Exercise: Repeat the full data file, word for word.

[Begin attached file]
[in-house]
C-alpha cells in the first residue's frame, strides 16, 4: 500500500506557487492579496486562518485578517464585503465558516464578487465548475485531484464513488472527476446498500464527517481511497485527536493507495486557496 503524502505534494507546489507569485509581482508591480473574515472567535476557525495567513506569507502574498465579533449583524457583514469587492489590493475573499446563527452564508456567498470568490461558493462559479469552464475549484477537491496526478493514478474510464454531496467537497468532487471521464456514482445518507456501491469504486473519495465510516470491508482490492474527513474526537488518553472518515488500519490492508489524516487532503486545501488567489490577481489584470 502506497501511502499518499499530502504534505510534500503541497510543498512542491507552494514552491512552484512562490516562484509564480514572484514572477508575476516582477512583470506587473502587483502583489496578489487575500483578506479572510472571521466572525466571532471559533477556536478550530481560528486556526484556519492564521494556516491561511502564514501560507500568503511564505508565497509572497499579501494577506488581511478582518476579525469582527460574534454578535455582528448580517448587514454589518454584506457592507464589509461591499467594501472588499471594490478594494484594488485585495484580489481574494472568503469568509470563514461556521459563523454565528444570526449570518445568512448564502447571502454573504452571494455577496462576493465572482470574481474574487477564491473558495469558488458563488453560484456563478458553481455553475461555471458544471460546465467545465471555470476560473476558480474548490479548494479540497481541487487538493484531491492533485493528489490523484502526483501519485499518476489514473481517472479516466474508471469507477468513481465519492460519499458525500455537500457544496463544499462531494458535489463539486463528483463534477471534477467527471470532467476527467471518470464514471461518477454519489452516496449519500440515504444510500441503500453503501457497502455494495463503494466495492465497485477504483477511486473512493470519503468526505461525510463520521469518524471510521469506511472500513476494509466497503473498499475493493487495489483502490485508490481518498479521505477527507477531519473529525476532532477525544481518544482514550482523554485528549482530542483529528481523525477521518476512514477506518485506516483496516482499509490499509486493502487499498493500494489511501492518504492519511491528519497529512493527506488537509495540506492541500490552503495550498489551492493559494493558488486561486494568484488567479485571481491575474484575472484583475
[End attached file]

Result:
[in-house]
C-alpha cells in the first residue's frame, strides 16, 4: 500500500506557487492579496486562518485578517464585503465558516464578487465548475485531484464513488472527476446498500464527517481511497485527536493507495486557496 503524502505534494507546489507569485509581482508591480473574515472567535476557525495567513506569507502574498465579533449583524457583514469587492489590493475573499446563527452564508456567498470568490461558493462559479469552464475549484477537491496526478493514478474510464454531496467537497468532487471521464456514482445518507456501491469504486473519495465510516470491508482490492474527513474526537488518553472518515488500519490492508489524516487532503486545501488567489490577481489584470 502506497501511502499518499499530502504534505510534500503541497510543498512542491507552494514552491512552484512562490516562484509564480514572484514572477508575476516582477512583470506587473502587483502583489496578489487575500483578506479572510472571521466572525466571532471559533477556536478550530481560528486556526484556519492564521494556516491561511502564514501560507500568503511564505508565497509572497499579501494577506488581511478582518476579525469582527460574534454578535455582528448580517448587514454589518454584506457592507464589509461591499467594501472588499471594490478594494484594488485585495484580489481574494472568503469568509470563514461556521459563523454565528444570526449570518445568512448564502447571502454573504452571494455577496462576493465572482470574481474574487477564491473558495469558488458563488453560484456563478458553481455553475461555471458544471460546465467545465471555470476560473476558480474548490479548494479540497481541487487538493484531491492533485493528489490523484502526483501519485499518476489514473481517472479516466474508471469507477468513481465519492460519499458525500455537500457544496463544499462531494458535489463539486463528483463534477471534477467527471470532467476527467471518470464514471461518477454519489452516496449519500440515504444510500441503500453503501457497502455494495463503494466495492465497485477504483477511486473512493470519503468526505461525510463520521469518524471510521469506511472500513476494509466497503473498499475493493487495489483502490485508490481518498479521505477527507477531519473529525476532532477525544481518544482514550482523554485528549482530542483529528481523525477521518476512514477506518485506516483496516482499509490499509486493502487499498493500494489511501492518504492519511491528519497529512493527506488537509495540506492541500490552503495550498489551492493559494493558488486561486494568484488567479485571481491575474484575472484583475